Concerts on the Square v. 2022

Greetings everyone,

Welcome to a new edition of Traveling With Tom. I’m back after a five-week hiatus, my first since I started writing this weekly blog in November 2015. My Traveling Partner and I had a lovely, adventurous time in Door County, Wisconsin. Beginning next week, you’ll see photos and read narrative about Door County, a place of beauty, charm, and calm.

350th Blog Post!

My friends, this post is my three hundred and fiftieth! As I ‘ve mentioned in previous milestone posts, this is the longest I’ve stuck with anything in my adult life. My usual process is to start something with great energy and enthusiasm, then six months later get bored and move onto something else. However, a bit of guilt of not finishing what I started sticks in my mind. Not this time! I’ve come to understand that writing is an unending endeavor, once started there isn’t end point, just another story to tell until one abandons the project, or dies while writing. So far, I have not experienced either of these so please stick with me until the end!

Concerts on the Square

When our family moved to Madison thirty-five years ago this month, we thought we’d stay a few years then move back to North Dakota where we came from. Happily, it was not to be. We came to love Madison and chose to settle here. One of the many things that kept is the Concerts on the Square. For six Wednesday evenings (Thursday is the rain date), the Wisconsin Chamber Orchestra with its string, brass, and percussion ensembles, entertain the crowd with classical and pop music. This year one of the weekly concerts featured tunes from Motown. Another week feature songs and dances from the Ho-Chunk Nation. Mix that with a dose of classical composition and you have something for everyone!

Each week, an estimated 15,000 to 25,000 people spread their blankets on the Capitol lawn or set up chairs on the street to listen to the evening’s selections.

While the orchestra plays, the attendees munch on their dinner brought from home or purchased at the food vendors set up around the Capitol Square. Wine bottles are uncorked and beer cans opened to wash down their nourishments. Quiet conversation (proper etiquette is to refrain from loud talking while the Orchestra is performing) with friends and family ensues while others read or people watch. When the concert ends, many linger to soak up the atmosphere as the sun begins to set and to avoid the exiting traffic. It’s always over too soon, this respite from the busyness of the day.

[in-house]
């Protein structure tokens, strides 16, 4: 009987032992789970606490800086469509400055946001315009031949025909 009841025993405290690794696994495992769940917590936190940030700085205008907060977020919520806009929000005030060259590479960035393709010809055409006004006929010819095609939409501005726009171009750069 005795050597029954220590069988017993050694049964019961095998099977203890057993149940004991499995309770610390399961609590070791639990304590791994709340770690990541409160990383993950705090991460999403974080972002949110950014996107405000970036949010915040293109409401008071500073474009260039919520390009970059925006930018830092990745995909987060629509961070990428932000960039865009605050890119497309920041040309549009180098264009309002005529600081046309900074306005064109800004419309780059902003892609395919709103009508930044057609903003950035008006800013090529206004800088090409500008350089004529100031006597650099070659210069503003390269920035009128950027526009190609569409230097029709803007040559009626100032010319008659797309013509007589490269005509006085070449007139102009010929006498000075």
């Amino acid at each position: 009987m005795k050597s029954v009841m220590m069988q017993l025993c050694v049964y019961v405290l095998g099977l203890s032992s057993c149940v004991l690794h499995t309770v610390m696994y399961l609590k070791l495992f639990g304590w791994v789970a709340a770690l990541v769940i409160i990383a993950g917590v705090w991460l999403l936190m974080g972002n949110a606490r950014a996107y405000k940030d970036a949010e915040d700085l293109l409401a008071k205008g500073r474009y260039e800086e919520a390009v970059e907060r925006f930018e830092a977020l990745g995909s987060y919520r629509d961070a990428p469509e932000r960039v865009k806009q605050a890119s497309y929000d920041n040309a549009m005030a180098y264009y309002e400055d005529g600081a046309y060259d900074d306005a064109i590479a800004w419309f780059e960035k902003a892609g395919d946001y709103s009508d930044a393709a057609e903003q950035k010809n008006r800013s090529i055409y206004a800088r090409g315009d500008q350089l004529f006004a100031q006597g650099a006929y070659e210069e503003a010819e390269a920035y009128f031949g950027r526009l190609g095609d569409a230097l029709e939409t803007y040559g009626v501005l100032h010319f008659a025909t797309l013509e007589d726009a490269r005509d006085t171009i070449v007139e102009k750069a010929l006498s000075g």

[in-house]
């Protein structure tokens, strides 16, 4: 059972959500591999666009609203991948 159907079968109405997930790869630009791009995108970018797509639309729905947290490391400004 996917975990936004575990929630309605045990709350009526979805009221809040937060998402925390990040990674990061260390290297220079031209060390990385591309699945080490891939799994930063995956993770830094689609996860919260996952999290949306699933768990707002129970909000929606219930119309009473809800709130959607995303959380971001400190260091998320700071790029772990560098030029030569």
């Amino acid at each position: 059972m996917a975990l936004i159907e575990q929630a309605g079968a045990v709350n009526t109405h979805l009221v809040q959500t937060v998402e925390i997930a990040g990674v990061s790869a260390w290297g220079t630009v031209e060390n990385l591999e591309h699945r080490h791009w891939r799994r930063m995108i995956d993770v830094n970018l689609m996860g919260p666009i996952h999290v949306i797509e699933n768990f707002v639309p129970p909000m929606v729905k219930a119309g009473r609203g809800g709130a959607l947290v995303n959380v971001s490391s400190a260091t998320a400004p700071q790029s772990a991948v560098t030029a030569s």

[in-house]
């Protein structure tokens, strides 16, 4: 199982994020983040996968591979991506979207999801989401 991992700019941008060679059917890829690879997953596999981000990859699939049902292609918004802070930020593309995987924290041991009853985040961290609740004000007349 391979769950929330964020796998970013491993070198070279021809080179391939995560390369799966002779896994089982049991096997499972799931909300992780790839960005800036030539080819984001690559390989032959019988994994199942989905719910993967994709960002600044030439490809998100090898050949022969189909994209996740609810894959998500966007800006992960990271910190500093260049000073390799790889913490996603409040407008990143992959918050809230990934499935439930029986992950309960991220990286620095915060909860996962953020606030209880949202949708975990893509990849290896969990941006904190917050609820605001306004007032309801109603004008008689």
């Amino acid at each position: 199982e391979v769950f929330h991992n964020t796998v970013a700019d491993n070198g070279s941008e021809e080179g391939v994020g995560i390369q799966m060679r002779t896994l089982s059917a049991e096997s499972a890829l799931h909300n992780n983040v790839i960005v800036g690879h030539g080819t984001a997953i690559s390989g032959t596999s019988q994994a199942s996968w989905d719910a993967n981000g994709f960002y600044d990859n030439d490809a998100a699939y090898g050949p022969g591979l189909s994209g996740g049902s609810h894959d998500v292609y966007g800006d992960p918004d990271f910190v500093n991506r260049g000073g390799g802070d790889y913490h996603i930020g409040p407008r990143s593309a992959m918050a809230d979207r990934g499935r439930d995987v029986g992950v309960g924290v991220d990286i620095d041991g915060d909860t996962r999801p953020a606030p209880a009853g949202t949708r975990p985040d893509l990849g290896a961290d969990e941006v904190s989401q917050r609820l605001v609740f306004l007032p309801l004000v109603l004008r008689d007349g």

We went to our first Concerts in the summer of 1988 and have been attending ever since when we are in town. We were working then so would rush home from work, quick pack a picnic, load the kids in the car, and head downtown. Now days, we toss a couple of bag chairs and a collapsable table in the trunk, and purchase food and beverages from one of the vendors. 

Since we were out of town for the first five concerts, we were anxious to attend the last concert of the season on Thursday evening (threatening weather postponed from Wednesday). It was a beautiful evening, starting off on the warm side but cooling down to reasonable temps as the evening wore on. We found a spot in the safest place possible-by the police car and ambulance! The paramedics on duty had a relaxing evening, handing out a few bandaids. Later in the evening, a young fella brought the attendants each a dish of ice cream as thank you for their service. A very nice gesture.

One of the new features added to the Concerts are a  couple of Jumbotrons so attendees can see as well as hear the performance. This is a great addition to an already excellent evening.

The evening’s performance featured one of the leading bassists, Xavier Foley. He played his original concerto, Soul Base for Double Bass and Orchestra. His performance was quite stirring and well received by the crowd. 

Even the dogs loved the music, they were so mellow waiting for their people to take them home.

During the concert, I wandered through the crowd to document the evening. Here’s a few of the many photos I took.

At the end of the concert, the Orchestra played John Philip Sousa’s Stars and Stripes Forever. It was fun to watch the people leaving early, march to the beat of the music while we tapped our toes.

Hope you enjoyed this view of the Concerts on the Square. We can’t wait until next year when the Wisconsin Chamber Orchestra will celebrate its 40th anniversary of free concerts on the Capitol Square. Thanks to all the program sponsors, we see you!

Join me next week for the beginning of a series of posts from Door County.

Until then, happy travels!




2 thoughts on “Concerts on the Square v. 2022

  1. Tom,
    I always enjoy your posts and this one was special. I moved back to Madison in 1988 and attended many concerts over the years. Alas I now live in Minnesota so the concerts are less available to me now. I didn’t make one this year but there’s always next year.

    1. Nice to hear from you. As I said in the article, it’s one of our favorite things to do in Madison. Take care.

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